A cancer diagnosis can be unexpected and overwhelming. Use these tips to be informed and proactive in finding your care team.
This article was updated on January 20, 2021.
One big concern for patients diagnosed with cancer is whether there is time to research treatment centers and get a second opinion before starting treatment.
Unless you are facing urgent symptoms like nausea, vomiting or pain, there is usually time to do some research.
Choosing an oncologist, or cancer doctor, is a big decision. That's why it's important to ask lots of questions and to make sure a cancer treatment center is best suited to your needs.
Consider these tips when starting your search:
Ask your primary care doctor for a referral. Your doctor may be familiar with an expert best suited to handle the specifics of your case.
Meet with more than one doctor. It's helpful to compare treatment recommendations to see if suggestions from one provider are supported by others.
Look for treatment centers with a multidisciplinary approach. This means each patient receives input from many cancer experts. The patient will be helped by specialists that include surgeons, medical oncologists, radiation oncologists, oncology nurses and social workers. All of these experts can work together to determine your best treatment plan.
Find a National Cancer Institute-designated cancer center. These centers have received recognition for their expertise. They're also high-volume, with doctors who represent all specialties — and who bring distinct expertise to the table when deciding your best treatment approach. NCI maintains a list of its designated cancer centers.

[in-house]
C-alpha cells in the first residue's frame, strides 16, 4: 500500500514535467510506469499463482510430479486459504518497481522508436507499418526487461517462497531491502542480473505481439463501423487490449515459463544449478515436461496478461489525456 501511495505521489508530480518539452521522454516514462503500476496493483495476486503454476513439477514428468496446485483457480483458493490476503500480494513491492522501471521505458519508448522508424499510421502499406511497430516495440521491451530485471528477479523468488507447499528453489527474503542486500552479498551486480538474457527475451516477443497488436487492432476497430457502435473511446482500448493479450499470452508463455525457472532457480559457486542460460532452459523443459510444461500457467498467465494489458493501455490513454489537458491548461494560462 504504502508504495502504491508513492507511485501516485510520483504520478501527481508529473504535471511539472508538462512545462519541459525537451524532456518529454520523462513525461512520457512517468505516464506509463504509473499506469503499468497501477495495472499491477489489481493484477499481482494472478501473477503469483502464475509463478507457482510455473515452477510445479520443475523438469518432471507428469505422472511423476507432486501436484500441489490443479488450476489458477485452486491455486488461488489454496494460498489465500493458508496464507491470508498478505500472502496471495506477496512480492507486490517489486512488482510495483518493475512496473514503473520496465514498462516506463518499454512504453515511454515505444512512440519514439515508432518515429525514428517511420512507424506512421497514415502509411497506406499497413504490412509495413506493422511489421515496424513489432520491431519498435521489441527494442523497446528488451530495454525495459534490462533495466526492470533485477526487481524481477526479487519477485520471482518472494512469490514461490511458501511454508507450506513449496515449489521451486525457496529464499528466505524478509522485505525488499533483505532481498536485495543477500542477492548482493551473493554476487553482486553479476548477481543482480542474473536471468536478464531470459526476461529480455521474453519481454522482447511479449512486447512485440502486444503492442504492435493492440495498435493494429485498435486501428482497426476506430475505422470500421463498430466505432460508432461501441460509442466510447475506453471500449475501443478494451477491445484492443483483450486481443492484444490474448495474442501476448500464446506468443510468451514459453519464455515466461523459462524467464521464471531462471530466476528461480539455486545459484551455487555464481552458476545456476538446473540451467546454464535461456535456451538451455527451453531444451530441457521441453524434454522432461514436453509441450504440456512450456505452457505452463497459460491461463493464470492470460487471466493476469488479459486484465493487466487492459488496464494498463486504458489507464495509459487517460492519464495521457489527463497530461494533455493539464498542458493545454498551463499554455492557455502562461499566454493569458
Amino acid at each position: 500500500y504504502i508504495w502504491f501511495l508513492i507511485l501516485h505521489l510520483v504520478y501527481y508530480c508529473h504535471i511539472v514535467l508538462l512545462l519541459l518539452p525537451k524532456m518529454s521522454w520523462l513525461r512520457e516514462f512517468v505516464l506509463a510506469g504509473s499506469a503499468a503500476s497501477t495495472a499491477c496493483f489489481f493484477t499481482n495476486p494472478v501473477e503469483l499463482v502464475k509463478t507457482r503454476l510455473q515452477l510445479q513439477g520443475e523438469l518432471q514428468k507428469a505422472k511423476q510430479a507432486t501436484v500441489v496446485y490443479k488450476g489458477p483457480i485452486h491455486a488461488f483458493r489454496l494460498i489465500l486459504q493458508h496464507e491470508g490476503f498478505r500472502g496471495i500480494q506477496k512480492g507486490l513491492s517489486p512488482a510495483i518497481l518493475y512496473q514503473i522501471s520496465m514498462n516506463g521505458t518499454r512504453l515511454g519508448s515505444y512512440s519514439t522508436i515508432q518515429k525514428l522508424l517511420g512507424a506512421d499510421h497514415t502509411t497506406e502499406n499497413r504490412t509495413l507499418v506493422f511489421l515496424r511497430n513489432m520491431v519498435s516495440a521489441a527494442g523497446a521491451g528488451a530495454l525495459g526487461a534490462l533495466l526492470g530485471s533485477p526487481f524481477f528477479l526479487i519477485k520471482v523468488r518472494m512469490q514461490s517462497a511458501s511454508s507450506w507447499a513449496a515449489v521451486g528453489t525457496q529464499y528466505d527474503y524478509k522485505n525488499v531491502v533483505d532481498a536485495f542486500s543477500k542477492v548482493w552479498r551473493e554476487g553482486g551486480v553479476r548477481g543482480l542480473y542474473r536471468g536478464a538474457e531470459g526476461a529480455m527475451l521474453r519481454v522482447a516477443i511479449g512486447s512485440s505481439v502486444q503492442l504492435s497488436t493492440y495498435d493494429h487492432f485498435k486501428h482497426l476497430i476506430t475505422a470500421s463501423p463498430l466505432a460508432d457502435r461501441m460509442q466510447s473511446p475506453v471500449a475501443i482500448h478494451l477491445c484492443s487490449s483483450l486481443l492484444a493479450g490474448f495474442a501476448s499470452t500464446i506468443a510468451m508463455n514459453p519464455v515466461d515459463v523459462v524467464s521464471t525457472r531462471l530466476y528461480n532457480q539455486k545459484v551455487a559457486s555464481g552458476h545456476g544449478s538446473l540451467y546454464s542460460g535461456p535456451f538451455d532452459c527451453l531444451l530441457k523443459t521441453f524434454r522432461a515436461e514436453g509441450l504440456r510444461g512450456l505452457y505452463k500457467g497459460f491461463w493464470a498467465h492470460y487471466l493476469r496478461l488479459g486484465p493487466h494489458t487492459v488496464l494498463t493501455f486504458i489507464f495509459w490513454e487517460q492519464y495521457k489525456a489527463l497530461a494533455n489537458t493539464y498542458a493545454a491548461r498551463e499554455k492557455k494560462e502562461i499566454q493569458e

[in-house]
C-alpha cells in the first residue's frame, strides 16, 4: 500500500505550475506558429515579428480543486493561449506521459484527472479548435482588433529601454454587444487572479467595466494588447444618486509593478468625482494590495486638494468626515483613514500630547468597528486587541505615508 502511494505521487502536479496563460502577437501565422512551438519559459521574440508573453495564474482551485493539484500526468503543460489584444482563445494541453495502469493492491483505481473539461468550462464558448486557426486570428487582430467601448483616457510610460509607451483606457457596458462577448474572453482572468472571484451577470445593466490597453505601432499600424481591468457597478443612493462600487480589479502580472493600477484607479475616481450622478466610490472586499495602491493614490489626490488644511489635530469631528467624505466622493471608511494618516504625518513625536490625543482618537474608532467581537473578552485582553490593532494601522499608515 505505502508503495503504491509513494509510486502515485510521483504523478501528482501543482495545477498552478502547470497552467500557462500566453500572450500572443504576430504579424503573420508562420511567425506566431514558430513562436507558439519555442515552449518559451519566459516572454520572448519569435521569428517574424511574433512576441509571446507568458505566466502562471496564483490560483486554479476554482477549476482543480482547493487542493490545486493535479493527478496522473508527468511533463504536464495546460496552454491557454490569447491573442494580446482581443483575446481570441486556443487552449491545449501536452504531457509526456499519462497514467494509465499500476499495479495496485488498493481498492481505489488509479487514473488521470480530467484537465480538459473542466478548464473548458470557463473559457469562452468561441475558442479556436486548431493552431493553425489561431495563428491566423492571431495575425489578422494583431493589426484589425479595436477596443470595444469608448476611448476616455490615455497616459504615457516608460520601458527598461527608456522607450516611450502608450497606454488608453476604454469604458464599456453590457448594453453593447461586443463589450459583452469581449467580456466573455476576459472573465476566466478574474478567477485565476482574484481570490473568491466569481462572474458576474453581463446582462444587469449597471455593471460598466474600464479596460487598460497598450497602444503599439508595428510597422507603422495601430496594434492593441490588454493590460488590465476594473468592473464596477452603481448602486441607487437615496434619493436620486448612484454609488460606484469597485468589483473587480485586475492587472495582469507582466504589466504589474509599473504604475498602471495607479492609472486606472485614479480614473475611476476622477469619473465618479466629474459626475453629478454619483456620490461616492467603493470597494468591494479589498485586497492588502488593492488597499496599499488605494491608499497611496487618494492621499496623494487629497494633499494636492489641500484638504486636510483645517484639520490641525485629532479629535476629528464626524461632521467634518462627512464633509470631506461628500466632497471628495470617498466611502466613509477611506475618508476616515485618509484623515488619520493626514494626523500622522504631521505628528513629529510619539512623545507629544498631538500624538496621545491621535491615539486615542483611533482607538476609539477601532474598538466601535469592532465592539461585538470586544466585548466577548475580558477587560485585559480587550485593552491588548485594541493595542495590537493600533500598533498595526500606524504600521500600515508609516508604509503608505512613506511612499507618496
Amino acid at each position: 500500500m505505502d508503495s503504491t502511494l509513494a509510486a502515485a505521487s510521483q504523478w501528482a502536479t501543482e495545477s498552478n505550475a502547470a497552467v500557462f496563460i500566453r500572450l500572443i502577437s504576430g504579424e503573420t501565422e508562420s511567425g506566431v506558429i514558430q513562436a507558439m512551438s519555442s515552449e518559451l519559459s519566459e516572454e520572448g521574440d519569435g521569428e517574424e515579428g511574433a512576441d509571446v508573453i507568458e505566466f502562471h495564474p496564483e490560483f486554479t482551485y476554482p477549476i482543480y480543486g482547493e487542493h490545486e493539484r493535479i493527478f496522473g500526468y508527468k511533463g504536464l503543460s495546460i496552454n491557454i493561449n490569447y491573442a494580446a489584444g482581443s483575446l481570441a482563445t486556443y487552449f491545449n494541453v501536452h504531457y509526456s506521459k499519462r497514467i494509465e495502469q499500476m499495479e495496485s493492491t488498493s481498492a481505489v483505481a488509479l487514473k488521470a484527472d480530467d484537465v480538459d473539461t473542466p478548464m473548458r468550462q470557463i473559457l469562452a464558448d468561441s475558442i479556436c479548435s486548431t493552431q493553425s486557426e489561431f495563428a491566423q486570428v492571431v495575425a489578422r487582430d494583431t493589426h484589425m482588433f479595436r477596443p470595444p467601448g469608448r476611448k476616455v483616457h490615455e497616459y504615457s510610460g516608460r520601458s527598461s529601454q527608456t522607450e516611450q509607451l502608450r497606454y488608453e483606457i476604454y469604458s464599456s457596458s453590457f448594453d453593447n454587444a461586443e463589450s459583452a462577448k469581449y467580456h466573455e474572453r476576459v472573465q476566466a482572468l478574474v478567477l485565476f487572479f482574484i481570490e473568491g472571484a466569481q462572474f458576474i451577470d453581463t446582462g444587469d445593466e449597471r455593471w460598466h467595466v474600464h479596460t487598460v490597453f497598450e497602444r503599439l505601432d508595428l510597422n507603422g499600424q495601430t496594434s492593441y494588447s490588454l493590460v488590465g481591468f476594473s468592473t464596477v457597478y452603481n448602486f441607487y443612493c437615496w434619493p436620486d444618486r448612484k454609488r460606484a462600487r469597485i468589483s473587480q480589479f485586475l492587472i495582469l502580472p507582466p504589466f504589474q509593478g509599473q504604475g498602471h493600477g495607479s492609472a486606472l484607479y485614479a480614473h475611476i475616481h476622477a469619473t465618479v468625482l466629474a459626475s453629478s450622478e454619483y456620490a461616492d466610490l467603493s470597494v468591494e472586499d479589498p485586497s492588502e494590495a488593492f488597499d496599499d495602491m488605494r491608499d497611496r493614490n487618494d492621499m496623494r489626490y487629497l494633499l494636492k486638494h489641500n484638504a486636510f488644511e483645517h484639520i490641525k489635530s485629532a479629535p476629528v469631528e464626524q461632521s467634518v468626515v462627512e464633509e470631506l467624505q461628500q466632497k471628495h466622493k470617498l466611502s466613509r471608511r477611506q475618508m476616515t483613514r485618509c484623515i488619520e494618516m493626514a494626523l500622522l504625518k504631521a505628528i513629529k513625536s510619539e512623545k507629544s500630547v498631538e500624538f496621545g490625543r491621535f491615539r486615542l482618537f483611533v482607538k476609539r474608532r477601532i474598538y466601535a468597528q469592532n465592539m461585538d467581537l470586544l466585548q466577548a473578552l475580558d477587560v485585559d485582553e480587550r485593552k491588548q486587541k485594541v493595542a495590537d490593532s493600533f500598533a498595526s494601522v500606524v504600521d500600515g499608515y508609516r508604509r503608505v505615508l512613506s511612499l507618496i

Ask oncologists and surgeons about their credentials and expertise. Cancer care experts expect to receive questions from patients and should not be offended. A patient might say, "My reading has led me to understand it is wise to ask certain questions" when consulting a doctor.
Questions to ask an oncologist:
Are you board certified in your specialty?
How many patients have you treated with this type of cancer?
How many patients with this type of cancer are seen at the center?
Is there a team that works together to decide my best choice of treatment?
Questions to ask a surgeon:
How many surgeries do you perform each year? It's important for a surgeon to have at least 15 to 20 per year.
What are your complication rates?
What is your 30-day operative mortality rate? This is any death that occurred within 30 days after surgery, either in or out of the hospital.
Work with a major cancer center, even if you live far away. Most experts in high-volume centers are willing to work with your local oncologists and physicians. Usually, part of the plan — surgery, for example — is executed in the center; post-surgery treatment happens locally.
Do your own research (with your physician's help). It's great to be proactive and learn about treatment options by turning to the internet and other sources of information. But while some treatments may sound great online, they might not be safe or well-proven. Leave room for your physician to give an overall perspective.
Physicians can provide better context about what's best for you. They should be able to explain the potential risks and benefits of a treatment — as well as the physical, emotional and financial burdens of that option.
Seek a second opinion if necessary. Whether you're at a medical crossroads or considering a change in the course of treatment, your doctor should be open to considering options both locally and at other cancer centers. In the end, the decision to change treatment teams or centers is your call and depends on how comfortable you feel with your physician.
Consider a clinical trial. From day one, when the treatment is outlined, ask about clinical trials. These research studies test new ways to treat cancer, and your involvement can help improve treatments and outcomes for future patients.
To speak with an oncology nurse, call the Rogel Cancer Center's Cancer AnswerLine at 800-865-1125.
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